Review Philosophy

Who Wants Nature to Die?

About: Virginie Maris, La part sauvage du monde, Seuil

by Rémi Beau , 20 May 2019
translated by Susannah Dale

Faced with the Anthropocene, the philosopher Virginie Maris defends a compelling vision of the wilderness. Condemning recent developments in environmental thinking, she urges us to withstand its current refocusing on an exclusively human world.

These are difficult times for nature. On countless occasions, it has been laid to rest by the human and social sciences, and yet it continues to occupy the pages of numerous books and even work its way into the titles of those very books that would seek to do away with it. [1] Is nature one of those concepts that the Australian economist John Quiggin calls “zombies” – those dead ideas that continue to walk among us just because we are unable to extricate ourselves from them even while knowing they are false? [2] Much like the “efficient market”, nature apparently does not exist and yet it continues to play a decisive role in shaping public policies on family, health and the environment. This is what the so-called “constructivist” social critics condemn, who, since the 1960s, have essentially turned their backs on the concept of nature. [3]

More specifically, in the field of environmental thinking, should—according to this perspective—the focus be on finally ridding ourselves of these “zombies” and learning to live without nature in the Anthropocene, as many authors advocate? [4] In her latest book, philosopher Virginie Maris takes the exact opposite stance. Indeed, as an expert in the area of environmental protection and conservation biology, whose developments she has been studying for a number of years, the author advocates a philosophical position that is both risky and simple: as the Earth enters the age of humans, nature must be defended more than ever!

This recovery exercise is perilous in both philosophical and political terms, because the aforementioned constructivist thinkers had good reasons for wanting to forego the idea of nature. On the one hand, their criticism of nature seen as a realm of objective reality that pre-existed scientific enquiry enabled them to challenge the model of expertise and contemplate the link between science and politics. On the other hand, “constructivist” criticisms proved inarguably useful when it came to identifying those logics of domination that used nature as a support. How, then, can we reconnect with a traditional conception of nature without going back on the emancipatory achievements of constructivist social thought? How can we restore the concept of nature while refusing to reactivate any form of scientism or moralism? These are the questions that guide Virginie Maris along a path that she knows to be precipitous:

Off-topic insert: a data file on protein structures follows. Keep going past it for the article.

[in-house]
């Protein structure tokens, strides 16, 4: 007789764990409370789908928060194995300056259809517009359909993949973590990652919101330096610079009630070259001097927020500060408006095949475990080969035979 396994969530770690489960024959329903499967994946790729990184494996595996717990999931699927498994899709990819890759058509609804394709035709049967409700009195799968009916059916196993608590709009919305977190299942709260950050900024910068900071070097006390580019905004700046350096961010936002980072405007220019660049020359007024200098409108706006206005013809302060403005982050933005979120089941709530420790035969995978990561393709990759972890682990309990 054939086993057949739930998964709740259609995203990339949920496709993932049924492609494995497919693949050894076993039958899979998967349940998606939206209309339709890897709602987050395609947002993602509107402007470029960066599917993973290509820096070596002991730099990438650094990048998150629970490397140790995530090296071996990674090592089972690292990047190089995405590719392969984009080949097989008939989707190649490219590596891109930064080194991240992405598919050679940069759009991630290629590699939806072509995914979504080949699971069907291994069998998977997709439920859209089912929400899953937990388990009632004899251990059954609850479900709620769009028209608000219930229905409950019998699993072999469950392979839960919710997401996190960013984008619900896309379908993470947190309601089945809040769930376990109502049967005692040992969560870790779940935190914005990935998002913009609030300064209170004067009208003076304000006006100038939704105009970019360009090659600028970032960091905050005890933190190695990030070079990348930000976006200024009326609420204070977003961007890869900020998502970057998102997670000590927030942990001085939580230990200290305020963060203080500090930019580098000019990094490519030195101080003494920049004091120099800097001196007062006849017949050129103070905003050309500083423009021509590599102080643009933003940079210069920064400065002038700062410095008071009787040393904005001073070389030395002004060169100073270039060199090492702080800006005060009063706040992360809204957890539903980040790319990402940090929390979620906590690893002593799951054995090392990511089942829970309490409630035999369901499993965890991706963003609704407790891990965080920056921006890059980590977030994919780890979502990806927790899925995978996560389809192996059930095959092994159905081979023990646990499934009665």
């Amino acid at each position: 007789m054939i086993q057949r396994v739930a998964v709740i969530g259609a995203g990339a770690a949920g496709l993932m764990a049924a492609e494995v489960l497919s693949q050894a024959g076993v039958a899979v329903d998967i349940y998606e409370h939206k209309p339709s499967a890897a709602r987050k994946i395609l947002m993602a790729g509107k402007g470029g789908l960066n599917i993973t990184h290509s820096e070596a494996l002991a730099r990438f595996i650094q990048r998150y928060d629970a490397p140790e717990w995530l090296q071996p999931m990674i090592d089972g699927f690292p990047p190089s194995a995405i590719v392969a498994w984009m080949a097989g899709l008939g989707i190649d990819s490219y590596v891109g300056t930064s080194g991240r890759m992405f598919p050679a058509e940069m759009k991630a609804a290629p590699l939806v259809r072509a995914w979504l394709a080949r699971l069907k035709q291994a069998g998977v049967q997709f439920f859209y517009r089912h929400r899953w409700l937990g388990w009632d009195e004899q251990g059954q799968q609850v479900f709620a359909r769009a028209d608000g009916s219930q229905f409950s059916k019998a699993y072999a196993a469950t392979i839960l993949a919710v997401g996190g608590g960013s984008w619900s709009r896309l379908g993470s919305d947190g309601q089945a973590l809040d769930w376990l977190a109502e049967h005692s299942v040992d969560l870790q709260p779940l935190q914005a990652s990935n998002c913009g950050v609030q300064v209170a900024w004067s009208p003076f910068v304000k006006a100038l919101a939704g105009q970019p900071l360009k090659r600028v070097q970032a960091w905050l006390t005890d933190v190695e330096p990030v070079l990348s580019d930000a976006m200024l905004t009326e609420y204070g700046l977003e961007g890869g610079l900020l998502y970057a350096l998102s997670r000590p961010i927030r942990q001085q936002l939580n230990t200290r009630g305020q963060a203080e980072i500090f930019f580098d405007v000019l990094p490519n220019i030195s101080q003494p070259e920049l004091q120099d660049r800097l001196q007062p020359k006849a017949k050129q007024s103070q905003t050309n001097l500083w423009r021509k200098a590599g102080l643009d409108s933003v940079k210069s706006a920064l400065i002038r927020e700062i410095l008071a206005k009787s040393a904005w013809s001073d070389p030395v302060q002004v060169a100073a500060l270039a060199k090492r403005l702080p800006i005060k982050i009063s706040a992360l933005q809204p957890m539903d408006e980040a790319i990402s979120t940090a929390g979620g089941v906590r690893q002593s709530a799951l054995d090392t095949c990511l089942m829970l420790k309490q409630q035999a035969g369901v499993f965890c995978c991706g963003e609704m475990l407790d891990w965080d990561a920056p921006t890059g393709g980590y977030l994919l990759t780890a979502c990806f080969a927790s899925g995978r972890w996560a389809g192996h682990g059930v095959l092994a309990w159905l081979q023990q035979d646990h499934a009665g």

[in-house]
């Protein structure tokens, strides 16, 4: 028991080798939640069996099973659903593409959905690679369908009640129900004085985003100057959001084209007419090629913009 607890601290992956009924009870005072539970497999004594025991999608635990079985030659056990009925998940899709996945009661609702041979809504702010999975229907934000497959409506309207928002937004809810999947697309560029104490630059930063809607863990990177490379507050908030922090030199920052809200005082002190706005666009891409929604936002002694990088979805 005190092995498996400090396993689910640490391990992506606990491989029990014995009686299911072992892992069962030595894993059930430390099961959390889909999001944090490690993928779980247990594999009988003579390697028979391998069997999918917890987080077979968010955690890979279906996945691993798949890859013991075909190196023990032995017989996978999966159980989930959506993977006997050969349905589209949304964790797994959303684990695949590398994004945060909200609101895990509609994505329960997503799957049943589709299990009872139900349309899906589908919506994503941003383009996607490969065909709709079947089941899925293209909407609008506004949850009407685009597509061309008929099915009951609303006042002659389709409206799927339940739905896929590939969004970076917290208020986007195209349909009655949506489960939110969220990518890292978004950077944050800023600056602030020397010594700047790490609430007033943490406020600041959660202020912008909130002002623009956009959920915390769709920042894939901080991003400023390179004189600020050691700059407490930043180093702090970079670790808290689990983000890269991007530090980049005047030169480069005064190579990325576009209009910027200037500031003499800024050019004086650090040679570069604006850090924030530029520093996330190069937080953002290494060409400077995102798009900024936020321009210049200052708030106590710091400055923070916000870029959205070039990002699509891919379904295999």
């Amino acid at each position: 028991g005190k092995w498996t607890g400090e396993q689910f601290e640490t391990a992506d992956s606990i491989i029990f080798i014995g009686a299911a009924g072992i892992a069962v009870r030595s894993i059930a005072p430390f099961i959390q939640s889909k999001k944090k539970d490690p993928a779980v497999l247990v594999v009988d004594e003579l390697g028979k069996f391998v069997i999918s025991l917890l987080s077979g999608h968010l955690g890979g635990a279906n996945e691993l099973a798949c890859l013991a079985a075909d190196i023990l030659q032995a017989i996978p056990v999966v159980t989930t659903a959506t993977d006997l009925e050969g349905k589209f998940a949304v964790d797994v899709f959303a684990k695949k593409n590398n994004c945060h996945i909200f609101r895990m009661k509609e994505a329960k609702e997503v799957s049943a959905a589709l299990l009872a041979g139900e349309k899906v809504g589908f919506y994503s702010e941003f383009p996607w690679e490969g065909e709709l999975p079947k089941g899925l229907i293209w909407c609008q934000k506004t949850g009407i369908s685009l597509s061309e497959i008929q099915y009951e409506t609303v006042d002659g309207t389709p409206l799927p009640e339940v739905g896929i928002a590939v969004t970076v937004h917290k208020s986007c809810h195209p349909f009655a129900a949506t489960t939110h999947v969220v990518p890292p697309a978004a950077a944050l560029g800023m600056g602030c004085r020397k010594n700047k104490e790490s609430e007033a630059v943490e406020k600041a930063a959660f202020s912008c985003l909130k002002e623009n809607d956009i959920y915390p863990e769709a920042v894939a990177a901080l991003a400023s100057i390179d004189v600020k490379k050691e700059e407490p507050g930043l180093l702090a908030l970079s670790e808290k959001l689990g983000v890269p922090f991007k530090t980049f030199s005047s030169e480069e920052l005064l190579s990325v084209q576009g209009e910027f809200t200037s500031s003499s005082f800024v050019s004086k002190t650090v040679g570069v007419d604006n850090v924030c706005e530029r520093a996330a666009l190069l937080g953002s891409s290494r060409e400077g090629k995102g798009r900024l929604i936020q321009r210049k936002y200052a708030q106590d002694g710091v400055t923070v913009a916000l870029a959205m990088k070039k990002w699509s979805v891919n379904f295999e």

“We are conscious of walking with faltering steps along a path flanked by two cliff edges: on one side lies a naive realism which continues to believe that the world is a world, independently of us, and that altruistic scientists merely lift the veil on some eternal truths that nature is supposed to have hidden from us. On the other side lies a reactionary moral naturalism, which opportunistically summons nature and the order of things to define the right way to live, to love, to orgasm or to have children. (p. 12)”

And yet the author is convinced that the theoretical difficulties stemming from the idea of nature, and its political misuse, should not justify abandoning it, at the risk of losing a vital form of support with which to address current ecological challenges. She establishes this theory on the basis of three argumentative strategies. The first consists in re-examining the arguments used against the idea of nature. The second paints a picture of the observable effects of reflections based on the end of nature, developed in particular by certain supporters of the Anthropocene in science, environmental policy and economics. The third and final strategy begins reconstructing a form of critical thought that borrows part of its normativity from the wilderness.

Critiquing the Idea of Nature

What do we mean exactly when we refer to this multi-faceted idea of nature? It is necessary to make some prior semantic clarifications if we hope to understand the theoretical issues involved in the debate. To that end, Virginie Maris briefly retraces the history of the idea of nature, from the pre-Socratics to the present day, and proposes to single out three primary conceptions: nature-totality, nature-normality and nature-alterity (p. 20-21). According to the first meaning, nature refers to “the whole world” or “all observable phenomena”. Under the second, the natural state describes the organisation and “normal functioning of things”. Under the third and final meaning, nature is defined as the sphere of reality that is separate from humans. According to the author, it is this nature-alterity – which humans did not create – that specifically constitutes the “wild part of the world”.